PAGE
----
The World Health Organization (WHO) announced July 6 that it will be updating its gender guidelines to assert “that gender identity exists on a continuum” and reinforce other similar left-wing gender theories.
A press release states that the update for the “Gender Mainstreaming for Health Managers” will focus on several aspects of gender theory and “the integration of their approaches in the work of the WHO.” (RELATED: World Health Organization Spends Twice As Much On Travel As On Medical Supplies)
To reflect its commitment to “equity,” the WHO explained that the update to the manual shall “[go] beyond non-binary approaches to gender and health to recognize gender and sexual diversity, or the concepts that gender identity exists on a continuum and that sex is not limited to male or female.”
The WHO aims to “[update] key concepts around gender” by “highlighting and expanding on the concept of intersectionality, which looks at how gender power dynamics interact with other hierarchies of privilege or disadvantage, resulting in inequality and differential health outcomes for different people,” according to the statement. (RELATED: REPORT: Staff At WHO Office Accuse Top Official Of Being Authoritarian Who ‘Significantly Contributed’ To COVID Case Surge)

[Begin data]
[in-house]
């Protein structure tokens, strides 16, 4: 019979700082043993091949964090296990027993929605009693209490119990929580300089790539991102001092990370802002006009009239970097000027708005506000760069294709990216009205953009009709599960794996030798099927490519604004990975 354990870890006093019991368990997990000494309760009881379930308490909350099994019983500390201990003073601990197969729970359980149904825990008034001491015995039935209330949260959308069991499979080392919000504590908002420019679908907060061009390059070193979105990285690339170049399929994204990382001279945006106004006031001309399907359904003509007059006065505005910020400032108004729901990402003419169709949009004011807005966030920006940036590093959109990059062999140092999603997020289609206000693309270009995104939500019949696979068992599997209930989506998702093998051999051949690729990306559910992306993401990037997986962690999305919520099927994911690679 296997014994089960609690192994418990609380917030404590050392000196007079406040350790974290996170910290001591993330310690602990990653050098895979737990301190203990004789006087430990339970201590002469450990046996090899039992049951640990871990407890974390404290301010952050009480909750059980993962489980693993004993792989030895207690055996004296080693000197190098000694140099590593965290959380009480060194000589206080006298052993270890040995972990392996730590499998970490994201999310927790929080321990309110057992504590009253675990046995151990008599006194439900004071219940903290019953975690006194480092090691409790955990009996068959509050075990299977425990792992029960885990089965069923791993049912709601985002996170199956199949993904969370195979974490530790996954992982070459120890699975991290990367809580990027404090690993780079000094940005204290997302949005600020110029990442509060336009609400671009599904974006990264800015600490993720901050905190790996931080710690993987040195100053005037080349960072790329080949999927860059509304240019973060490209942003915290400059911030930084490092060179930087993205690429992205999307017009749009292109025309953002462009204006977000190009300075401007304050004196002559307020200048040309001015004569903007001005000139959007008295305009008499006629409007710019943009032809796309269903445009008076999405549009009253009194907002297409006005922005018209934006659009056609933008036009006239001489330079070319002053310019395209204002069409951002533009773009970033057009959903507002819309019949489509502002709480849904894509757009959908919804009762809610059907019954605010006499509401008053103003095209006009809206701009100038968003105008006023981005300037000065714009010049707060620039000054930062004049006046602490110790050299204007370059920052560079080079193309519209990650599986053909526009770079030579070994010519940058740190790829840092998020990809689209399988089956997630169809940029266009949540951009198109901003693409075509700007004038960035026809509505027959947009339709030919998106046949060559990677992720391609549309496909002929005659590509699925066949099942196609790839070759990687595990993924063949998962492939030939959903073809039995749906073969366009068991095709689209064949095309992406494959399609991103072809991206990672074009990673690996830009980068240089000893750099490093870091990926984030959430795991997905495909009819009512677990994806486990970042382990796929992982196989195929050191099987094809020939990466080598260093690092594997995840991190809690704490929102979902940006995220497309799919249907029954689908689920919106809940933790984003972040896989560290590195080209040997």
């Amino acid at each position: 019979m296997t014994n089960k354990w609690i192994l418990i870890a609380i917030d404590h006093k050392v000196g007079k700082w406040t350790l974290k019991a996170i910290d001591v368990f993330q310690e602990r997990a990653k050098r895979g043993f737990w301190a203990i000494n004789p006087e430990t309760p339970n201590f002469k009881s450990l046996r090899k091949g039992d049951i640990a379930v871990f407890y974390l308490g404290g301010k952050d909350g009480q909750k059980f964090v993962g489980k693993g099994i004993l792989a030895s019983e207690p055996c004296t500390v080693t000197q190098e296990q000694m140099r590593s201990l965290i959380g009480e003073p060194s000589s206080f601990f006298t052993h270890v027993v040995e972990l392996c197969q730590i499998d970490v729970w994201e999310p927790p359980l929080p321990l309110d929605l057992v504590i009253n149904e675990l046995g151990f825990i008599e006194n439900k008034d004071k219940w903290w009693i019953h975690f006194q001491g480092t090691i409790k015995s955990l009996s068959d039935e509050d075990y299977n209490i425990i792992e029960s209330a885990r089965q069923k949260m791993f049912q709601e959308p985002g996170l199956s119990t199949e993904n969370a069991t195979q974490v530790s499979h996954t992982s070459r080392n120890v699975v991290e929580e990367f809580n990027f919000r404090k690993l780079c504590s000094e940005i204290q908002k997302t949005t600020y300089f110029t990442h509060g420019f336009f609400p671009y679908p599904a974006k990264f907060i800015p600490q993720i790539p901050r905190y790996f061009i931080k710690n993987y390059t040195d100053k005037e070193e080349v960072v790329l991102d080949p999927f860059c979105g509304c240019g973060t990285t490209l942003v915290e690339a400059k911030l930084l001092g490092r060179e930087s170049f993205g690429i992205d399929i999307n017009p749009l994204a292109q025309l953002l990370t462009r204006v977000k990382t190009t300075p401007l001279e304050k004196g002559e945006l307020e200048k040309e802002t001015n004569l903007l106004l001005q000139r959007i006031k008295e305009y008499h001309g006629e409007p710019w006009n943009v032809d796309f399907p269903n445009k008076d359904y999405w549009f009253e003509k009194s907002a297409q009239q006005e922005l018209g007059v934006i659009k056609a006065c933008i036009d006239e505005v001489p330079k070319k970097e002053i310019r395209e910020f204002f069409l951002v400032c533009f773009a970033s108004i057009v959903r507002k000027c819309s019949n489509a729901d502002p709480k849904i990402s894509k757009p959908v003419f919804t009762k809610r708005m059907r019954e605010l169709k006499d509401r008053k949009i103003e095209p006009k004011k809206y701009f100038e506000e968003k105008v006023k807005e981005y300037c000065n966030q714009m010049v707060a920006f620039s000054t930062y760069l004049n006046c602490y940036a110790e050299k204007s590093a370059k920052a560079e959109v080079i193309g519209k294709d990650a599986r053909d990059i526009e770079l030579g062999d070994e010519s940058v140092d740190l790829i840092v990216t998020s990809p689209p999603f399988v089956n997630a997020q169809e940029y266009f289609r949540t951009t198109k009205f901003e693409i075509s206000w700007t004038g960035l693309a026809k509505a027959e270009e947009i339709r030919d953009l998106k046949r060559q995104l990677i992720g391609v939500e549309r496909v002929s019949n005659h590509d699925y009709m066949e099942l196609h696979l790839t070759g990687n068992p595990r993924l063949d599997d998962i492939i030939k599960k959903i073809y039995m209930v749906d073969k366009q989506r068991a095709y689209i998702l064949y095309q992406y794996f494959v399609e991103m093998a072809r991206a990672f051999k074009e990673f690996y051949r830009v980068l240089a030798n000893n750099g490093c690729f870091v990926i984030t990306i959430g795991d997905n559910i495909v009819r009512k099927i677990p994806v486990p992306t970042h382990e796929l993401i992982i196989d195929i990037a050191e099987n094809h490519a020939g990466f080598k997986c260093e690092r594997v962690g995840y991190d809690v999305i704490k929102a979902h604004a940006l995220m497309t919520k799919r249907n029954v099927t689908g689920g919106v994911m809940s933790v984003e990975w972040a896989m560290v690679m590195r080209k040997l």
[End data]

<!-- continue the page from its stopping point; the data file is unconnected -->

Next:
In its list of “intersecting factors,” the WHO includes variables such as “sex, ethnicity, race, age, class, socioeconomic status, religion, language, geographical location, disability status, migration status, gender identity and expression, sexual orientation and political situation,” the release states. This approach will allow WHO to incorporate “new gender, equity, and human rights frameworks” into its guidance, the release continues.
The WHO’s commitment to update the manual comes as President Joe Biden and his administration gear up to drastically alter Title IX. Critics of the Biden administration’s proposal emphasize that extending provisions to transgender individuals will negatively impact women, Title IX’s original intended beneficiary.
Gender theory’s role in medical practice, especially for children, has become a flashpoint political and cultural issue in the U.S. in recent years.
Opposition to gender theory’s infiltration of the medical field has stiffened considerably. Critics of gender theory-influenced medicine point to inconclusive science surrounding the long-term impacts for recipients of puberty blockers, hormone supplements, and sex-change operations.